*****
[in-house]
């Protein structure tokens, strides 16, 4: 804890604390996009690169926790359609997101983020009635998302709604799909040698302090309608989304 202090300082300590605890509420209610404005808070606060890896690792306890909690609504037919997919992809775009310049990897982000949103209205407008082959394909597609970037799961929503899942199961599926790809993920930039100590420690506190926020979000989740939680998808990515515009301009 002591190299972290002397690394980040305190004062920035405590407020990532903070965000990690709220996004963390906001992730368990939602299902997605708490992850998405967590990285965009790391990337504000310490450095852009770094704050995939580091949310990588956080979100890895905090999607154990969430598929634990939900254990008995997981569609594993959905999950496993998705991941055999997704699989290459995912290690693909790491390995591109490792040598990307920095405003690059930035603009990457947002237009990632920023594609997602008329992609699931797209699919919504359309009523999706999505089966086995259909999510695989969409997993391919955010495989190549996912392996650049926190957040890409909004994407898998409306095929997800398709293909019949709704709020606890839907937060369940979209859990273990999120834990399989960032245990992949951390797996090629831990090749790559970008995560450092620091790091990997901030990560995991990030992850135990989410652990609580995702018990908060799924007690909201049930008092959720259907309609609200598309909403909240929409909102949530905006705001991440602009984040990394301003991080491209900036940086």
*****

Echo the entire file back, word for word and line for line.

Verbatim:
[in-house]
């Protein structure tokens, strides 16, 4: 804890604390996009690169926790359609997101983020009635998302709604799909040698302090309608989304 202090300082300590605890509420209610404005808070606060890896690792306890909690609504037919997919992809775009310049990897982000949103209205407008082959394909597609970037799961929503899942199961599926790809993920930039100590420690506190926020979000989740939680998808990515515009301009 002591190299972290002397690394980040305190004062920035405590407020990532903070965000990690709220996004963390906001992730368990939602299902997605708490992850998405967590990285965009790391990337504000310490450095852009770094704050995939580091949310990588956080979100890895905090999607154990969430598929634990939900254990008995997981569609594993959905999950496993998705991941055999997704699989290459995912290690693909790491390995591109490792040598990307920095405003690059930035603009990457947002237009990632920023594609997602008329992609699931797209699919919504359309009523999706999505089966086995259909999510695989969409997993391919955010495989190549996912392996650049926190957040890409909004994407898998409306095929997800398709293909019949709704709020606890839907937060369940979209859990273990999120834990399989960032245990992949951390797996090629831990090749790559970008995560450092620091790091990997901030990560995991990030992850135990989410652990609580995702018990908060799924007690909201049930008092959720259907309609609200598309909403909240929409909102949530905006705001991440602009984040990394301003991080491209900036940086």